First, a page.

Consumers Will Abandon Sites After Password Hassles: Study

Password frustrations are driving potential customers away and may be costing businesses money, according to a new study by Transmit Security. 

Of consumers polled, 55% have stopped using a website because of an error-prone password process. And 92% will leave a site instead of recovering or resetting their login credentials, the study says.

Moreover, 87.5% have been locked out of an online account because an error-laden process, the study adds.

The lockouts have affected people in all age groups, with 81% of those ages 55 and over facing the issue versus 89% of those under 35 years of age.

The data prove that getting people to click through in an email is only part of the challenge -- what happens next is critically important.  



Meanwhile, 41% of consumers admit they often share their passwords, and 52% have shared a password to an online account with someone else.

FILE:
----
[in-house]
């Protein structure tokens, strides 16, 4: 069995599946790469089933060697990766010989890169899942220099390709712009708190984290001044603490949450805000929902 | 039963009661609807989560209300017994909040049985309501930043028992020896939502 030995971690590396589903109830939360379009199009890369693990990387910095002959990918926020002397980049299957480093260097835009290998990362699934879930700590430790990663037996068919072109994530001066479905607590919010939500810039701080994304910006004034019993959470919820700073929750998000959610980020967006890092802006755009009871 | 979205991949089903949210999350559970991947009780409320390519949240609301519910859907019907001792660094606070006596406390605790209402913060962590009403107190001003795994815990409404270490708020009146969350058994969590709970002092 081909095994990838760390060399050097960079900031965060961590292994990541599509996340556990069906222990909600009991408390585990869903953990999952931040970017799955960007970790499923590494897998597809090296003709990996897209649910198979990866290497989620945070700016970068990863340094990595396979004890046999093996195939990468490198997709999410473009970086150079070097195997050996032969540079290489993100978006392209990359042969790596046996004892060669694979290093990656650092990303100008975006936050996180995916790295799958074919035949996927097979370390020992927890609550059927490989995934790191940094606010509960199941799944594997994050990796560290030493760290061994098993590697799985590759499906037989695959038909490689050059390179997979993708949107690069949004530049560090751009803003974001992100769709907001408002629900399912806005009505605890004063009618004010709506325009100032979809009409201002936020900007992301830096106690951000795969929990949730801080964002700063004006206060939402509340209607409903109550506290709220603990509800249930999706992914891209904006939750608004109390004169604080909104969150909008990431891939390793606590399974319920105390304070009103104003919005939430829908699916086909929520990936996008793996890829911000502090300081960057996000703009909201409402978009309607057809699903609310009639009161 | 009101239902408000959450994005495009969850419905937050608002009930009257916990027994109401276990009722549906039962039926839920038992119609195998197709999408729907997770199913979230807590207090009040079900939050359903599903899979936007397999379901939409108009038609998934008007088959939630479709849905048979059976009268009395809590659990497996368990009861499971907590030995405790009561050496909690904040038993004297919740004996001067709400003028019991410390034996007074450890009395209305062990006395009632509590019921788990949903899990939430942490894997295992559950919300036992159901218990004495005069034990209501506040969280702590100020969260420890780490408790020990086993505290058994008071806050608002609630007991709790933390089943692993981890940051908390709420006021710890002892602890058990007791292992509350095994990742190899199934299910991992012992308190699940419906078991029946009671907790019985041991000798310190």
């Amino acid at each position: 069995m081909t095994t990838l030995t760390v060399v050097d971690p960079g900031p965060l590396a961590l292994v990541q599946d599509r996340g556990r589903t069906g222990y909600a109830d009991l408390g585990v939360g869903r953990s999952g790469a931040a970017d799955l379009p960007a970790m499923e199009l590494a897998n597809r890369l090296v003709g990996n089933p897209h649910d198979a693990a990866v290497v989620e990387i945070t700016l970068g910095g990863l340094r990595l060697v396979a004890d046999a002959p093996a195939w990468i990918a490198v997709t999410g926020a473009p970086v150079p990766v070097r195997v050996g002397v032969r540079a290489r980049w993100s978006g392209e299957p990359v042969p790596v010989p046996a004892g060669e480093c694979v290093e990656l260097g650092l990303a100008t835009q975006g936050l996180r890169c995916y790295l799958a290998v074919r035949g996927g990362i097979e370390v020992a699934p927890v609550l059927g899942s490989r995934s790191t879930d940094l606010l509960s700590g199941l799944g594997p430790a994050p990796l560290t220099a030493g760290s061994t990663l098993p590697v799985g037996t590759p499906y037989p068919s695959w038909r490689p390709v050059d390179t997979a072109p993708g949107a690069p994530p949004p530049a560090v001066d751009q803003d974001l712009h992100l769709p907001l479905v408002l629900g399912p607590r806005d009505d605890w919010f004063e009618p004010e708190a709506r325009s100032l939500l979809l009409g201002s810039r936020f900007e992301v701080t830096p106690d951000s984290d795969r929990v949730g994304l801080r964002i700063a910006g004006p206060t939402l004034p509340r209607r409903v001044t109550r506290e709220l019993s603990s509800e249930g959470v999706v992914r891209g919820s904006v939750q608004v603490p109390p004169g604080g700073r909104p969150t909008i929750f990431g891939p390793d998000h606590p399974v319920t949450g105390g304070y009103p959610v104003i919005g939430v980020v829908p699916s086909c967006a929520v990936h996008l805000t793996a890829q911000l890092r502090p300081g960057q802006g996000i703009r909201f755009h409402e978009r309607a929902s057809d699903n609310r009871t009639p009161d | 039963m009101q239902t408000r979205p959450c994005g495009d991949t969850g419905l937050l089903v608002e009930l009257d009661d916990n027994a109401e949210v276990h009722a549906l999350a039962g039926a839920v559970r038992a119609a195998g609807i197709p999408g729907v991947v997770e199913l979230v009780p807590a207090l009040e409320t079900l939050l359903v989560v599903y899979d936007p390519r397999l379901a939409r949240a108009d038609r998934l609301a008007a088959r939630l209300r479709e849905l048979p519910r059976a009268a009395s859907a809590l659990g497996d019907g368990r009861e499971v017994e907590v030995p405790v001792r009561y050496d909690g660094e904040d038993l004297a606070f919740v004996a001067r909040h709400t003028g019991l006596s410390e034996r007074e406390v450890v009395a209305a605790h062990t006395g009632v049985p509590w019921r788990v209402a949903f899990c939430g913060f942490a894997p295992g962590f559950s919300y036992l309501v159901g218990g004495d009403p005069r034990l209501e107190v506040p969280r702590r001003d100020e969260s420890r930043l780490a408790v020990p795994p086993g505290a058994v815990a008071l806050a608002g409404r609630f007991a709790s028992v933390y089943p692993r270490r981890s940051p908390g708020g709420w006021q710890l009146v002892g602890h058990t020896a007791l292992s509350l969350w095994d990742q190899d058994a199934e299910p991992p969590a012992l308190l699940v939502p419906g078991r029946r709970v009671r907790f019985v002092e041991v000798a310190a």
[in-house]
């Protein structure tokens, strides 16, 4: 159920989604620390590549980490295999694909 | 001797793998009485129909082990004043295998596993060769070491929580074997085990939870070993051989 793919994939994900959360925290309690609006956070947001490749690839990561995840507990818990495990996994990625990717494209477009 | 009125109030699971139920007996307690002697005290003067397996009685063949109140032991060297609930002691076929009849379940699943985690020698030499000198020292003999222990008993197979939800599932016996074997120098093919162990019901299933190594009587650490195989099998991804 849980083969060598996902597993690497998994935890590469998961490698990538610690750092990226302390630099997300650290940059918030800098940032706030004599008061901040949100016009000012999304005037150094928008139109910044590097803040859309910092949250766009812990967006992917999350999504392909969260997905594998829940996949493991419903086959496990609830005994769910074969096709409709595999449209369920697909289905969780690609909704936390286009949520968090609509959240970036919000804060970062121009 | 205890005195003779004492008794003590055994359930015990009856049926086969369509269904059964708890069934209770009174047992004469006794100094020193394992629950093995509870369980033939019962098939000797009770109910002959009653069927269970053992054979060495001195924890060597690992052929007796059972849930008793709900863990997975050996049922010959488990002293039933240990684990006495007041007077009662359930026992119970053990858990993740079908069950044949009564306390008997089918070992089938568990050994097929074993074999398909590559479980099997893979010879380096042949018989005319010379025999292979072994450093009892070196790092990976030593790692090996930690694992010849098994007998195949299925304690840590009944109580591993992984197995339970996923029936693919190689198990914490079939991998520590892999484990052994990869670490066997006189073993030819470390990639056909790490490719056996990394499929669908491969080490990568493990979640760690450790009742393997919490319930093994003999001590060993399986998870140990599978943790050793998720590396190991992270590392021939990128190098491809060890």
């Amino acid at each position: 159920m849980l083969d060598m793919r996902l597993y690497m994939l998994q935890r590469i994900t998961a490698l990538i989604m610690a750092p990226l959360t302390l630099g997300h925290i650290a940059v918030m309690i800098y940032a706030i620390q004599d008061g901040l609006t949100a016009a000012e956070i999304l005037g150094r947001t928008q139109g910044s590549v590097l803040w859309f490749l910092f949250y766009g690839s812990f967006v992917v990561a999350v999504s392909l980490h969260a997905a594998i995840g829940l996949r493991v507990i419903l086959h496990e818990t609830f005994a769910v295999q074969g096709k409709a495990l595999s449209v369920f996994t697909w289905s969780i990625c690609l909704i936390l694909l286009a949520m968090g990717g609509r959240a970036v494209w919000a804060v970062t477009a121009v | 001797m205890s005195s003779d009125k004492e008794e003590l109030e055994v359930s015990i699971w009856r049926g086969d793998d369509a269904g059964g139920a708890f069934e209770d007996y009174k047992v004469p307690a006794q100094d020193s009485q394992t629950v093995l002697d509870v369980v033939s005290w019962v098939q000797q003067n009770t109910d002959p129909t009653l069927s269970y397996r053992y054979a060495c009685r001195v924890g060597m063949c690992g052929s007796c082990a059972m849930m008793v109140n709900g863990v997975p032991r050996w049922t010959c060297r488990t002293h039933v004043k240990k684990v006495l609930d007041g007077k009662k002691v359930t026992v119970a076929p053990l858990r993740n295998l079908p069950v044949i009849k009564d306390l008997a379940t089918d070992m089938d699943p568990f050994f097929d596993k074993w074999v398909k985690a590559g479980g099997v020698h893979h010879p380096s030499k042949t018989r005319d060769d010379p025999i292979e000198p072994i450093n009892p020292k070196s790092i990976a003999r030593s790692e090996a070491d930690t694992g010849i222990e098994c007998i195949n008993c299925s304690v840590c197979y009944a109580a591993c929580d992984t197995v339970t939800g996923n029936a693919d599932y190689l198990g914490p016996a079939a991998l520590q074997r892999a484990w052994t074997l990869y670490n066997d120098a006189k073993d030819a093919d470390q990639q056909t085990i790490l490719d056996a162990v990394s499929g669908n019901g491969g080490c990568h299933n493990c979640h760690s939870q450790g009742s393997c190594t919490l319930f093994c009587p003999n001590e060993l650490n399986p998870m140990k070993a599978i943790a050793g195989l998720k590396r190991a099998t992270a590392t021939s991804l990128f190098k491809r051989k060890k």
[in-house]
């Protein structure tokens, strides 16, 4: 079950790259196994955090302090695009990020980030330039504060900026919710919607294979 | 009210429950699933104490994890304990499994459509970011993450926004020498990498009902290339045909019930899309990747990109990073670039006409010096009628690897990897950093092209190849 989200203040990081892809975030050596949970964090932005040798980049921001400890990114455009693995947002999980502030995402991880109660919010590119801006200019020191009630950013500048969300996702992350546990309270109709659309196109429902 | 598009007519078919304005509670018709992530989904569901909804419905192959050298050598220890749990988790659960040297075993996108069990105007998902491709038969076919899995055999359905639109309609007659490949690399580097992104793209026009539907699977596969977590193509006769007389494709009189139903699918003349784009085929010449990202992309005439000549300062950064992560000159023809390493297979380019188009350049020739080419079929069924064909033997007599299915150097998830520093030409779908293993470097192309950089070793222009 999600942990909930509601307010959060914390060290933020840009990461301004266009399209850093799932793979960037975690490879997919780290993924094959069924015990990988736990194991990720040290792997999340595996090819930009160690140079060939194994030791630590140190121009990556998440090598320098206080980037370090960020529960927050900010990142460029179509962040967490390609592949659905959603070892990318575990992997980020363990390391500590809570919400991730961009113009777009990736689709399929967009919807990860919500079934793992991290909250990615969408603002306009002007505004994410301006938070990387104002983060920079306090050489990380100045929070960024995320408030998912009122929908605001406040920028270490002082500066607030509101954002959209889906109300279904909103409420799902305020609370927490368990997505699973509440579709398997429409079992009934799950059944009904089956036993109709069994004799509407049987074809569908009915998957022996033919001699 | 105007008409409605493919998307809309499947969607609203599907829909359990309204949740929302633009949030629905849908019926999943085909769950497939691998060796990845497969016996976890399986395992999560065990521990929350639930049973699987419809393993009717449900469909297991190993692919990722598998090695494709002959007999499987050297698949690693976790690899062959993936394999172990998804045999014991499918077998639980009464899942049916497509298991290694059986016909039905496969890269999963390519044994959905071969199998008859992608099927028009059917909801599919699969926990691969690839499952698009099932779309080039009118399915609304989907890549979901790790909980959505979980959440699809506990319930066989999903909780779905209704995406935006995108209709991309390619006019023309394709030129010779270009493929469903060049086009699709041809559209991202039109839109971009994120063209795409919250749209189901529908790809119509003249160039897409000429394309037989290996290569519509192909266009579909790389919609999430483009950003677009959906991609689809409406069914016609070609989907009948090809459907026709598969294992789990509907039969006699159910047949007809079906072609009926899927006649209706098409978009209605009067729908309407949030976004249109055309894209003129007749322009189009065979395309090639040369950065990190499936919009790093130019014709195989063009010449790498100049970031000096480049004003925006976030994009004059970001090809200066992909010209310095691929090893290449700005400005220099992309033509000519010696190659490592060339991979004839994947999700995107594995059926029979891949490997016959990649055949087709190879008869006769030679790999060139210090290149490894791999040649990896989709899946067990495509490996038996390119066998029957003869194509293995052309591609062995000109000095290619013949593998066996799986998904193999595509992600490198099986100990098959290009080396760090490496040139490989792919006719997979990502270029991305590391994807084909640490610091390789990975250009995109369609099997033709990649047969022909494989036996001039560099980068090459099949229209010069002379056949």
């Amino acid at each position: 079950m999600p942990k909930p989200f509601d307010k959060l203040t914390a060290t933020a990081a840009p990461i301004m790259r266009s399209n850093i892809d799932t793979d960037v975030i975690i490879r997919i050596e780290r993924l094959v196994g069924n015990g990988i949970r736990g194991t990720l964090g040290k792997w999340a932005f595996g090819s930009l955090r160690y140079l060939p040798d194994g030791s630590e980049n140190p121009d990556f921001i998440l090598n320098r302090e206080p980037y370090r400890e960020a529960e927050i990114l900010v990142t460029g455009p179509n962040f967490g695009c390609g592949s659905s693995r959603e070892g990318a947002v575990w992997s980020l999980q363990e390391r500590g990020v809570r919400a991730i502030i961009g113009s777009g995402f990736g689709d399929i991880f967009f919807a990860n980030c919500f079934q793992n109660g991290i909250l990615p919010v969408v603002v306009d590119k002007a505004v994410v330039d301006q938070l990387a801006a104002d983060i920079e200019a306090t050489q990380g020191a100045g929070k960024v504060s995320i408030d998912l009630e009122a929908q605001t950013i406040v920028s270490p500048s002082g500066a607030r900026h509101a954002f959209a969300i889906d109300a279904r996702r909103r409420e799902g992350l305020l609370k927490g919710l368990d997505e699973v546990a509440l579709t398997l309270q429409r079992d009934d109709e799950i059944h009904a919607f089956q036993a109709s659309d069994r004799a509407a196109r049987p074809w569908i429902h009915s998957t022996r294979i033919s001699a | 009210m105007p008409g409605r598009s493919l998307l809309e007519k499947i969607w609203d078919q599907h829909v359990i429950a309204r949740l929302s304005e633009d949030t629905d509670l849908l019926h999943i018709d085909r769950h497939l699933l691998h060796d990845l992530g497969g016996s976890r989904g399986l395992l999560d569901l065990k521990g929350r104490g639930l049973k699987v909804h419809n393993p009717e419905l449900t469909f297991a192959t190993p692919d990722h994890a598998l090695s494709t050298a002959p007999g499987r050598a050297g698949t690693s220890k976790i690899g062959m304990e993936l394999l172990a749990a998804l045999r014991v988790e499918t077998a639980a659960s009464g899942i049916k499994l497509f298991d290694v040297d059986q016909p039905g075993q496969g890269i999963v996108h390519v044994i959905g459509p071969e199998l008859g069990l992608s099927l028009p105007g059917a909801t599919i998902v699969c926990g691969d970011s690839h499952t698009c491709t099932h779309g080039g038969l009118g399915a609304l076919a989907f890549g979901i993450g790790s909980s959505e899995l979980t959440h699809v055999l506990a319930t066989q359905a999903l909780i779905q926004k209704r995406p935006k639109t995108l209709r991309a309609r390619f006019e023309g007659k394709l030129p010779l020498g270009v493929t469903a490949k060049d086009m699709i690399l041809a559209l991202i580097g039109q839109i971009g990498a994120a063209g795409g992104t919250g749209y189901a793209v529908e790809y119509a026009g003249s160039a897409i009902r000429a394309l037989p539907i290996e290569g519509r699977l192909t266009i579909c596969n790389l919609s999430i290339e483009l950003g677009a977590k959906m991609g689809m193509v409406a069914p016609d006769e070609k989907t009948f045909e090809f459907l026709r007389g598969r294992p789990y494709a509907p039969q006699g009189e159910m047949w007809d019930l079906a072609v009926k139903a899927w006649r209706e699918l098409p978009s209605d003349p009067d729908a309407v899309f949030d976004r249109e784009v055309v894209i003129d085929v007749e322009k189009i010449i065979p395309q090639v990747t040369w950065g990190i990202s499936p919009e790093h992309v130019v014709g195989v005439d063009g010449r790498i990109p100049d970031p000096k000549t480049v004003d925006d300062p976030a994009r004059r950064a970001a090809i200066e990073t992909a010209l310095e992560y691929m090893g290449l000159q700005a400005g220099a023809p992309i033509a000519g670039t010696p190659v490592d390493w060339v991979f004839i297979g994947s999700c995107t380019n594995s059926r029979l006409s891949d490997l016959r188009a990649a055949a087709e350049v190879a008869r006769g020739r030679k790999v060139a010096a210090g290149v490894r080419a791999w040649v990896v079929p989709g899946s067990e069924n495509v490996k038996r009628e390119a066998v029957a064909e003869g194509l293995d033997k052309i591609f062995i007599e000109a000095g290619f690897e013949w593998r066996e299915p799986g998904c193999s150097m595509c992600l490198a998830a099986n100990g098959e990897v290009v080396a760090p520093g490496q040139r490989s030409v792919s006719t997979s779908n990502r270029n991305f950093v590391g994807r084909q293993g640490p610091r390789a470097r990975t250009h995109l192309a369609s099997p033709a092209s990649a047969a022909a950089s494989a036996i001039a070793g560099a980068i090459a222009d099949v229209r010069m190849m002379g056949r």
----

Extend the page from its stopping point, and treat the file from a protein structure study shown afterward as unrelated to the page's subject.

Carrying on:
In addition, 10% of Californians continue to have access to a password that belongs to an ex-partner, former roommate or colleague, the study finds.

“The number of consumers getting blocked from their online accounts because of poor password experiences is staggering,” states Mickey Boodaei. CEO and co-founder of Transmit Security.

Boodaei adds: “Customers are dropping out of transaction processes -- or failing to use a site at all -- due to overly complicated, and oftentimes error-ridden password systems.”

Transmit Security surveyed 600 U.S. consumers. 

2 comments about "Consumers Will Abandon Sites After Password Hassles: Study".
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  1. Dan Wald from WordsbyWald, April 5, 2021 at 9:30 a.m.

    So true, so true. Many sites have lost my business due to password or reset issues. And let's not forget the "remember me on this computer" - I've asked my cable company over 20 times and they still put me through this ridiculous "text me a code" process to login. 

  2. Ronald Kurtz from American Affluence Research Center, April 5, 2021 at 12:11 p.m.

    So true and Dan Wald is exactly right. The problem is probably more acute for people 70 and older, who are an  increasingly important demographic, but less computer savy. 

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